Hello Folks!

My sermon has been swirling at the back of my mind all week, but I don’t have much to teashow on paper, and I have a slight headache. Yet, I feel hopeful and am trying to figure out how to address the “Me Too” movement which was started by this beautiful women Tarana Burke, as I look at the scriptures for tonight

Are you wrestling with Revised  Common Lectionary you can look into Money and the questions it raises about what belongs in church, and the offering plate. Extra, bonus points if you are gearing up for stewardship season at the same time!

Or are you looking at Narrative Lectionary then you can explore how God sees us, vs. how we see people. Funny how both scripture are hinting that God may not mean what we think God means


I’m planning on grabbing some tea and let us know where you hear God’s voice in what can seem like a whelming flood of world news.

Katy Stenta is a solo pastor at a tiny church that is bigger on the inside in Albany, NY for use over seven years. When she is not dreaming up projects and ideas, some of which creep into the church, she plays with her three boys-boys or goes and visits her husband at the library, while he works, to read.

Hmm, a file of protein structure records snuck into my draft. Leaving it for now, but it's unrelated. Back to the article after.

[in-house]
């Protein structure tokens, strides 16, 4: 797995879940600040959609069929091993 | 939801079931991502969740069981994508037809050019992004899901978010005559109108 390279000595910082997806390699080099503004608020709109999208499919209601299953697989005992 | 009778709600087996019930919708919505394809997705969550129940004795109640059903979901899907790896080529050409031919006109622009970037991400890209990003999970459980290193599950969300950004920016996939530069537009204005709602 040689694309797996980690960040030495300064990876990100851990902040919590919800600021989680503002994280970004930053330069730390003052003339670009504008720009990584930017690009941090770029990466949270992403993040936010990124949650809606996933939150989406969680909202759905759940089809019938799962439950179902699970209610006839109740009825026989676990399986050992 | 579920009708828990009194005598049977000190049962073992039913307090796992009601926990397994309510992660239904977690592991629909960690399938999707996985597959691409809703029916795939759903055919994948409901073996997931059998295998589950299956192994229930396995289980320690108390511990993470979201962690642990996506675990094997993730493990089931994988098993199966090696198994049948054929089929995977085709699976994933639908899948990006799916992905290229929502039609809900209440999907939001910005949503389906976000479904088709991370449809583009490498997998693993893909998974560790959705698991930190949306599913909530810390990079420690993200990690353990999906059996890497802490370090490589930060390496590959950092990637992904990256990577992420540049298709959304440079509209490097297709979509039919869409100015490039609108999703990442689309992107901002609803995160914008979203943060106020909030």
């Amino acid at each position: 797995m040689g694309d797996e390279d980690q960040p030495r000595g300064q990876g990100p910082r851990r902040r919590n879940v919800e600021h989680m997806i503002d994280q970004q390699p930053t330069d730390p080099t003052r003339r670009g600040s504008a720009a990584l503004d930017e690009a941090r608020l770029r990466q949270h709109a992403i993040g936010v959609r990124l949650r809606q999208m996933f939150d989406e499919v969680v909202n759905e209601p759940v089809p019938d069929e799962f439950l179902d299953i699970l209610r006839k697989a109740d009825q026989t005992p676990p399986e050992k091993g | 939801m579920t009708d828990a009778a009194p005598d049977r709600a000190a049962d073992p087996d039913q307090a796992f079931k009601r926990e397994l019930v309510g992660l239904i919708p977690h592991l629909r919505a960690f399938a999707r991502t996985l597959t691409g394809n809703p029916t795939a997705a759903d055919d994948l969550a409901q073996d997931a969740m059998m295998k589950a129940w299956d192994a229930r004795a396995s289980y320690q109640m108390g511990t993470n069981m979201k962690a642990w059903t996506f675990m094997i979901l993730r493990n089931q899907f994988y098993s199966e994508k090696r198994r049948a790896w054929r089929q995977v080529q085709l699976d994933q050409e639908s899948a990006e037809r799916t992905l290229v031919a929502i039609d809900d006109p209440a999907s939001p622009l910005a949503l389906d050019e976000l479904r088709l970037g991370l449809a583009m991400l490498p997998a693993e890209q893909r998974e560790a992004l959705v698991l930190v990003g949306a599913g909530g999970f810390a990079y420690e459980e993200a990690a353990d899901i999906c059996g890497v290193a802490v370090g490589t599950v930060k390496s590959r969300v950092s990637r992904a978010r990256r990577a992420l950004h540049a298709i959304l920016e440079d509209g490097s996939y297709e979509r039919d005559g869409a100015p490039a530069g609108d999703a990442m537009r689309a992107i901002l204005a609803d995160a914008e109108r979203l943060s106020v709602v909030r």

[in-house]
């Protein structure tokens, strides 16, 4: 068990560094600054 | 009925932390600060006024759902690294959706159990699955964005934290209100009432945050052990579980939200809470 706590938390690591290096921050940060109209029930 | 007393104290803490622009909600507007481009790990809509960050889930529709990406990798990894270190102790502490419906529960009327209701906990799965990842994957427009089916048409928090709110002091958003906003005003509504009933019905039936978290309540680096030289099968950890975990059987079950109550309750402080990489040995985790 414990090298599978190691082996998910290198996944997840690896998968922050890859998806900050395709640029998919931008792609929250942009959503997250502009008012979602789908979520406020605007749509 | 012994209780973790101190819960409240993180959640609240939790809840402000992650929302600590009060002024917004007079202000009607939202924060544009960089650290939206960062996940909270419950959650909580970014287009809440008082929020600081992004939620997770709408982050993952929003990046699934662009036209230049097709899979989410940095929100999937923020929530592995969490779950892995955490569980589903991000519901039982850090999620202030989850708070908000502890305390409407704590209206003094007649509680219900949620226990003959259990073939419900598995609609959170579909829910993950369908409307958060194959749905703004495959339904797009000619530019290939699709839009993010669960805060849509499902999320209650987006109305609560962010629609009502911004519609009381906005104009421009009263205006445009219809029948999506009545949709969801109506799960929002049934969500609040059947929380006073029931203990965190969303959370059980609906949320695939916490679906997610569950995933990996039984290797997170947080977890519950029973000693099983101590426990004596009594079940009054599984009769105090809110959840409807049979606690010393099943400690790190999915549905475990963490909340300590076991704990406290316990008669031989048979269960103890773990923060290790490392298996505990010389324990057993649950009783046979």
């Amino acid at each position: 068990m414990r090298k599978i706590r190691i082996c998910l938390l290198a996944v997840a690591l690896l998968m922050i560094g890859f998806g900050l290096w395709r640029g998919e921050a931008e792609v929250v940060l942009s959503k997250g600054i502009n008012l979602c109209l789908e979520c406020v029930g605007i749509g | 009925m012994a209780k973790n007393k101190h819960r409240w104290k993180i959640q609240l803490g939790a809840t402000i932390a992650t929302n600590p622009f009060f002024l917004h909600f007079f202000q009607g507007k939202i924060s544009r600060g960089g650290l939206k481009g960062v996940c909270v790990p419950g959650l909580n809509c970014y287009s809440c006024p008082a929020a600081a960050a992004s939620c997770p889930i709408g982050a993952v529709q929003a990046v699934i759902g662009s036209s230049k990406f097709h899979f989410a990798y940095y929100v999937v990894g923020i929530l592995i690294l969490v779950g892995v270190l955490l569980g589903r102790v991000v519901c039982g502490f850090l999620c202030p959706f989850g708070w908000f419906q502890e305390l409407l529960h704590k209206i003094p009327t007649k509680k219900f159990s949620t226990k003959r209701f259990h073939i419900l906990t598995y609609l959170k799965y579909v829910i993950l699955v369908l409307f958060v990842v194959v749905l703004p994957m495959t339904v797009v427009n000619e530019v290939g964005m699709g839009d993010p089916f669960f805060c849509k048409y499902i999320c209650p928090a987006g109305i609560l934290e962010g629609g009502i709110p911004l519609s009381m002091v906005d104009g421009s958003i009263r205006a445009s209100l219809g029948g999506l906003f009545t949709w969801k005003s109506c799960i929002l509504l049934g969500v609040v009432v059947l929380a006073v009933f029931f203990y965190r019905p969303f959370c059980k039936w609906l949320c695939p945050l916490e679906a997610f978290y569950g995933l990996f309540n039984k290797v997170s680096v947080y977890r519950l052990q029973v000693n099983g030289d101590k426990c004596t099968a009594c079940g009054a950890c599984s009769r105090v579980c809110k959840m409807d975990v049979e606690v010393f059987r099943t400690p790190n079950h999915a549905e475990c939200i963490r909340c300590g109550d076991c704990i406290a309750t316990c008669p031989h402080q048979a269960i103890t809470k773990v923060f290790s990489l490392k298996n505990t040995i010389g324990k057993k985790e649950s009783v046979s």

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17 thoughts on “Preacher Party

  1. I’m preaching on First Thessalonians. We had our ingathering of pledges last Sunday and our Finance meeting is Monday night, so I’m going to defer more talk of stewardship for now. I need the apostle’s words encouragement. This week, Feasting on the Word was helpful to me: What does it mean for congregations to be bonded to one another in Christ by a spirit of thanksgiving for one another? And from Working Preacher: How are “work of faith, labor of love and steadfastness of home” embodied in our faith communities today? Playing with these questions as I begin writing with coffee in hand.

    Liked by 1 person

  2. I’m in the Narrative Lectionary and confess I want to have an extra good sermon because our own Martha Spong will be in the pews tomorrow! Since this is the only David story we get this year in Narrative, I’m having a hard time just preaching this one story. I think a lot will end up on the cutting room floor, or else we’ll be there all day.

    Liked by 5 people

  3. Tomorrow is supposed to be MY BIG STEWARDSHIP sermon…ack (no self-imposed pressure at all)…the ingathering is next week and we have a guest preacher for that… I have decided to dredge up the sermon I preached on these readings three years ago and reuse the illustration while changing the way it connects to our current context. I tried to not use it, to think of something else, but I kept coming back to that one…I’m loosely making reference to Exodus and Matthew